The highly anticipated 2018 League of Legends Champion Series (LCS) has officially begun in both North America and Europe. This is League of Legends’ eighth competitive season and sixth season of the LCS, but despite this long history there is a different air about this year.
While the European league will look almost identical to its 2017 predecessor, things will be very different in North America. Riot Games, the developer behind League of Legends, has finally introduced franchising into the North American equation drastically altering the landscape. This means that for the first time ever, spots in the LCS are permanent, leaving no threat of relegation.
While team owners have long been stressing that this was a necessary step in order to secure additional sponsors and funding, many fans are skeptical it removes incentives to perform and could lead to teams not trying and boring matches. While fans raise valid potential concerns, the current rules are necessary to attract the type of investments and owners necessary to grow the western scene. The announcement that the Overwatch League would be running on a similar model further increased the pressure on Riot to move in this direction.
With the slots being permanent and only 10 being available the selection process was heavily selective by Riot, and heavily scrutinized by fans. While the franchising model was successful in attracting ownership groups like the Lacob family who also own the NBA’s Golden State Warriors, endemic esports organizations such as Immortals didn’t make the cut. While this initially caused some controversy the presence of endemic organizations like TSM, CLG, Team Liquid and Cloud9 give long time fans more than enough familiar names to rally behind.
If the opening week week is any indication of the season that lies ahead, both regions of the LCS are in good hands.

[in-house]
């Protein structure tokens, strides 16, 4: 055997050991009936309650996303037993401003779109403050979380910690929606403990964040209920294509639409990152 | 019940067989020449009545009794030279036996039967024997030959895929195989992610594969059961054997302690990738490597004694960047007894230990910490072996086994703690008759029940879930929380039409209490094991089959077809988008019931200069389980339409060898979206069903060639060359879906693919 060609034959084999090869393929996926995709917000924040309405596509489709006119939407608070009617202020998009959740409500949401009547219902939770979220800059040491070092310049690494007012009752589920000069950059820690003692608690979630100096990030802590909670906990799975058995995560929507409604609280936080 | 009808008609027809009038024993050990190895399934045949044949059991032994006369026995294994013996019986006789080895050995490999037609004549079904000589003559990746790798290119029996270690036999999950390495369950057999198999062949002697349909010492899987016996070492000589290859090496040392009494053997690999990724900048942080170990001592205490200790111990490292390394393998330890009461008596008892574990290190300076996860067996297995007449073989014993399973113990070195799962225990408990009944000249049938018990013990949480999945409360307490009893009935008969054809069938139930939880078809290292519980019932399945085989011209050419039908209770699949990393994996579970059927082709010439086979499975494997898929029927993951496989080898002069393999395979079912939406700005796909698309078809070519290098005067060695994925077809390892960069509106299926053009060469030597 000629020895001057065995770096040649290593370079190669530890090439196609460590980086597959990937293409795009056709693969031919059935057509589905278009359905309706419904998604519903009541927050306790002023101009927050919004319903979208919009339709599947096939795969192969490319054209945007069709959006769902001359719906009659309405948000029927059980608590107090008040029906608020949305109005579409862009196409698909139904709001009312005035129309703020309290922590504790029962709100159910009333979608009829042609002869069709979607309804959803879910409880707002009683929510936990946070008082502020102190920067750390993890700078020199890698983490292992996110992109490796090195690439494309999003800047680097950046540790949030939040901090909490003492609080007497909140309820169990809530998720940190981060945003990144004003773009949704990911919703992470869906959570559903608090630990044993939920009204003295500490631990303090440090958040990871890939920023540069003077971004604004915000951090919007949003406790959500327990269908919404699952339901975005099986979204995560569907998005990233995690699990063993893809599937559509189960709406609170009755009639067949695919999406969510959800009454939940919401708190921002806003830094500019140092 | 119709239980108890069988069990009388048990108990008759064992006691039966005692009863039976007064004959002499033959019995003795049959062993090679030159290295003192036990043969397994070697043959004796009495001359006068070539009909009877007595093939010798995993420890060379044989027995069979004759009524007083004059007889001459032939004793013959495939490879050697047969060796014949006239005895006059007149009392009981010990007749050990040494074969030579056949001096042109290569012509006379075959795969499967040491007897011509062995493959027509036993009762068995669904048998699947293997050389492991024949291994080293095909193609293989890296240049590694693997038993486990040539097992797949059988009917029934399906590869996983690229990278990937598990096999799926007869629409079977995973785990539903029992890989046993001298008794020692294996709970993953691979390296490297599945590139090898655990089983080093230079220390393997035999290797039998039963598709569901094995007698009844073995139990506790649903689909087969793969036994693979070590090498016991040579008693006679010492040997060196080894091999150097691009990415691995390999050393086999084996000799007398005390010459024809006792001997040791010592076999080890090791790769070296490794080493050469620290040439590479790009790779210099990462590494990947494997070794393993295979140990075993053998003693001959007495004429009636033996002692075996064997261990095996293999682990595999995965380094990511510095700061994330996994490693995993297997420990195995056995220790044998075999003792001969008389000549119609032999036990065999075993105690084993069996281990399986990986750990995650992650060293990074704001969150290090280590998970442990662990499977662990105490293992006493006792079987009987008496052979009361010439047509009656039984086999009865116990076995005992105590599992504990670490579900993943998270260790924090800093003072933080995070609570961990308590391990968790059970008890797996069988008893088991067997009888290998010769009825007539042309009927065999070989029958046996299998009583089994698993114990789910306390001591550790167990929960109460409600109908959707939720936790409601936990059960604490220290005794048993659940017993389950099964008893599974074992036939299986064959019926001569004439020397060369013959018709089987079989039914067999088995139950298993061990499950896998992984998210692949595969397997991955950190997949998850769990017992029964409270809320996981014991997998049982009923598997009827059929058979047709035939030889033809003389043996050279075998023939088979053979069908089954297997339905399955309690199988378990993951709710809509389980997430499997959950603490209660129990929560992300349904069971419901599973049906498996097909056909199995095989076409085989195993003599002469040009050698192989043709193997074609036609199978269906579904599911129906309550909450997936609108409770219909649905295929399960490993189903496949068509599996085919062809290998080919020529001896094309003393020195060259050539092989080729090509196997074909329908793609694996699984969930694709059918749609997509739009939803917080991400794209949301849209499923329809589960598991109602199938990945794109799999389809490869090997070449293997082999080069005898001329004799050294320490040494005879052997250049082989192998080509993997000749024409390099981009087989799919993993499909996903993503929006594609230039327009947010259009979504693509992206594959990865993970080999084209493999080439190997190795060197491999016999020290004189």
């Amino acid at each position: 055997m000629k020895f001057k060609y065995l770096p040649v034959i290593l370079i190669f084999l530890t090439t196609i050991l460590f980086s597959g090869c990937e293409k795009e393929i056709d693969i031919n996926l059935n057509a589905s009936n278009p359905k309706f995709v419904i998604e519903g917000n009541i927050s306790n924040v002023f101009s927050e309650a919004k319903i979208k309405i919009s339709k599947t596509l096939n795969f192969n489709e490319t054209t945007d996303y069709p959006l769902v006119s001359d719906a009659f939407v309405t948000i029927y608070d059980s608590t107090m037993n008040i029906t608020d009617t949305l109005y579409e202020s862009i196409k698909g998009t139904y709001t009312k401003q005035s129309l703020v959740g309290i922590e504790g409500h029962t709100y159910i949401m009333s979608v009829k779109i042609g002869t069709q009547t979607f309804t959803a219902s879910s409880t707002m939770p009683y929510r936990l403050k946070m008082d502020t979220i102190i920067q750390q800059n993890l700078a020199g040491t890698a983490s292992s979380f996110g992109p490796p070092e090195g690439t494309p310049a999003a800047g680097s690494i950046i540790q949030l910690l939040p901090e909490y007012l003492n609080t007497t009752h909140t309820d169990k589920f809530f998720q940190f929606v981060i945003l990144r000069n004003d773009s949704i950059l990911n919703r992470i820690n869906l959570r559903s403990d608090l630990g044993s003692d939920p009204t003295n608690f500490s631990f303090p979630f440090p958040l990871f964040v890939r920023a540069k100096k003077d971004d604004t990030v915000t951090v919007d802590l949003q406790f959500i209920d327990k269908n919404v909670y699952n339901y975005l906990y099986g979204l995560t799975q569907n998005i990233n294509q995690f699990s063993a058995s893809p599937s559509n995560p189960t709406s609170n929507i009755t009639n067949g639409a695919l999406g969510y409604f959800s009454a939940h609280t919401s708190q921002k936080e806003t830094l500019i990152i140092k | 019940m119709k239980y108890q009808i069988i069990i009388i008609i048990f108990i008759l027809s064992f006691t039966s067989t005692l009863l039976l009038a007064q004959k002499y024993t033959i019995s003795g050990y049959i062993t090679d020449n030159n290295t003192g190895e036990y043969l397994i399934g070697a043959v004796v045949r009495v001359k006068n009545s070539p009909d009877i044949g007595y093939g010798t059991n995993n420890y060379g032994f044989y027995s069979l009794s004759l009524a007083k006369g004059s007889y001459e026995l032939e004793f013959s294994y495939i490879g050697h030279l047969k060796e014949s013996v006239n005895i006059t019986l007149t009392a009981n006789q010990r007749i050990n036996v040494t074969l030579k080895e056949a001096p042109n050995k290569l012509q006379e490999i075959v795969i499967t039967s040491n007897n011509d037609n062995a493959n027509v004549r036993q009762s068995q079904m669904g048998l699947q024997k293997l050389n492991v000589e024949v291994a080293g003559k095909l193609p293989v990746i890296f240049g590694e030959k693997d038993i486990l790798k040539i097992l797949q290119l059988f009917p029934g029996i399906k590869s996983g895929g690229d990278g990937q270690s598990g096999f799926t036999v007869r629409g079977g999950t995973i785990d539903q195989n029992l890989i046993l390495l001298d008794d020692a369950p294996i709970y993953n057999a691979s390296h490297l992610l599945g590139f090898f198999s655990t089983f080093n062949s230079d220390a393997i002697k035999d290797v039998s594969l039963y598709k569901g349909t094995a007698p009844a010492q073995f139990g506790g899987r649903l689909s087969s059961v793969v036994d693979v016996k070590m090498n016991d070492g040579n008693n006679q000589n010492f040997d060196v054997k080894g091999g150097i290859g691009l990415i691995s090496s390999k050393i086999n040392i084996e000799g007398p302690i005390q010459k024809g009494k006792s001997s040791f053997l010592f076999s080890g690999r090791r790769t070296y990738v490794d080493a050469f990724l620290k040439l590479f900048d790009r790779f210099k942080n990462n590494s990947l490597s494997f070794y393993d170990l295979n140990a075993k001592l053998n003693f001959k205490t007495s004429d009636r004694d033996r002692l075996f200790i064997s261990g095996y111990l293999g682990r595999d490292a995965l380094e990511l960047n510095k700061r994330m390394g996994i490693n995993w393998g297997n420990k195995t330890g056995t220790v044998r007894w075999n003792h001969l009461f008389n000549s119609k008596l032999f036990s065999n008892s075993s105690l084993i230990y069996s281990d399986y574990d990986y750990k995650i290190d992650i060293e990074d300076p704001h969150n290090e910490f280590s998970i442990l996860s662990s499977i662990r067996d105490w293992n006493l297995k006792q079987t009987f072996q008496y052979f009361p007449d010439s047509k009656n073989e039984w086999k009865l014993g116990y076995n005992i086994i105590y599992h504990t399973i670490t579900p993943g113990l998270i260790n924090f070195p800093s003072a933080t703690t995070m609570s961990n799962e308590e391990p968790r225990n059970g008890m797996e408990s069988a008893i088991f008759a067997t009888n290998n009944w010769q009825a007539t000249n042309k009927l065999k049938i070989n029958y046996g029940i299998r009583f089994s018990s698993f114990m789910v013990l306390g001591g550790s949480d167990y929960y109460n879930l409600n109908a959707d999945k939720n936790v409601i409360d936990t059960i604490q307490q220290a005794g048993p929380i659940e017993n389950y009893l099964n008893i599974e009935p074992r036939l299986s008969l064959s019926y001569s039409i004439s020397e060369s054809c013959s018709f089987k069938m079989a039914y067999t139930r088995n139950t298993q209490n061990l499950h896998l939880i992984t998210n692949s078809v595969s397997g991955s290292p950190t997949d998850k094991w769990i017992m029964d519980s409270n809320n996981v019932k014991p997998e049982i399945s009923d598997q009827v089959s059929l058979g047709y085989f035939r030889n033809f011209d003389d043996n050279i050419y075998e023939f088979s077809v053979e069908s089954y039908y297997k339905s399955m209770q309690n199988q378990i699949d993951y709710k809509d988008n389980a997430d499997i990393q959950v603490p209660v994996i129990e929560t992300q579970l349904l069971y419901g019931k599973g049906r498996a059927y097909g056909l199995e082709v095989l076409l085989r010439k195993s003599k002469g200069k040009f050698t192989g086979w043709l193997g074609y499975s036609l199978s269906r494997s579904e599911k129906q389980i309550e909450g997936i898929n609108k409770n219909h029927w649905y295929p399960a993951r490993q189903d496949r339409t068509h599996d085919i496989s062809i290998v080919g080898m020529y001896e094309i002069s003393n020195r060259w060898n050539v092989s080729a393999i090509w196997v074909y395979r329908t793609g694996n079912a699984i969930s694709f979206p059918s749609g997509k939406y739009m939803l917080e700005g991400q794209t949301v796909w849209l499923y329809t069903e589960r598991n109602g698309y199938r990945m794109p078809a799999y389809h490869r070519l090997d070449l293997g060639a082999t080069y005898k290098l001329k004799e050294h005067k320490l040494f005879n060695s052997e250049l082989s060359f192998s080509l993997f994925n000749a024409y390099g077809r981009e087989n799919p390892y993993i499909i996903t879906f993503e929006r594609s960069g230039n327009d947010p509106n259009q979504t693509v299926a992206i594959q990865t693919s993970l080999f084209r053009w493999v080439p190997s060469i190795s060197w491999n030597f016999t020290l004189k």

Europe kicked things off with a highly competitive and unpredictable set of matches. When the dust settled only Team Vitality, previously the roster competing under Gambit Gaming, was able to emerge undefeated as they took down both H2K Gaming and Giants. Unicorns of Love unfortunately had the opposite start going 0-2 on the week after beat beat decisively by Giants and dropping a heartbreaking 68 minute match to Splyce during the second day of competition.
The North American LCS began with the most highly anticipated matchup from either region as TSM did battle with their former ADC, Yiliang ‘Peter’ “Doublelift” Peng, and his new Team Liquid roster. After removing him from the roster in a controversial manner during the off-season, it was certain to be a grudge match and was the game nobody wanted to miss. Things couldn’t have gone better for Doublelift and his new teammates, breezing to an easy victory in just under 30 minutes.
TSM looked better in their second match against FlyQuest, but ultimately lost a close 50 minute game to finish the week 0-2. They were one of four teams unable to find a victory in the opening week alongside CLG, OpTic Gaming and the Golden Guardians.
had nearly half the teams emerge the first week of competition without a loss.
Team Liquid on the other hand was able to continue their success and defeat OpTic Gaming, exiting the first week of play with a perfect 2-0 record. 100 Thieves, Cloud9 and Echo Fox all emerged undefeated as well making the standings as spread out as they possibly can be after only a single week of play.
Week 2 begins in Europe Friday January 26th at 12PM EST/ 9AM PST. North American action resumes at 5PM EST/ 2PM PST the following day on Saturday January 27th. You can watch the broadcast live on Riot’s official Twitch Channel.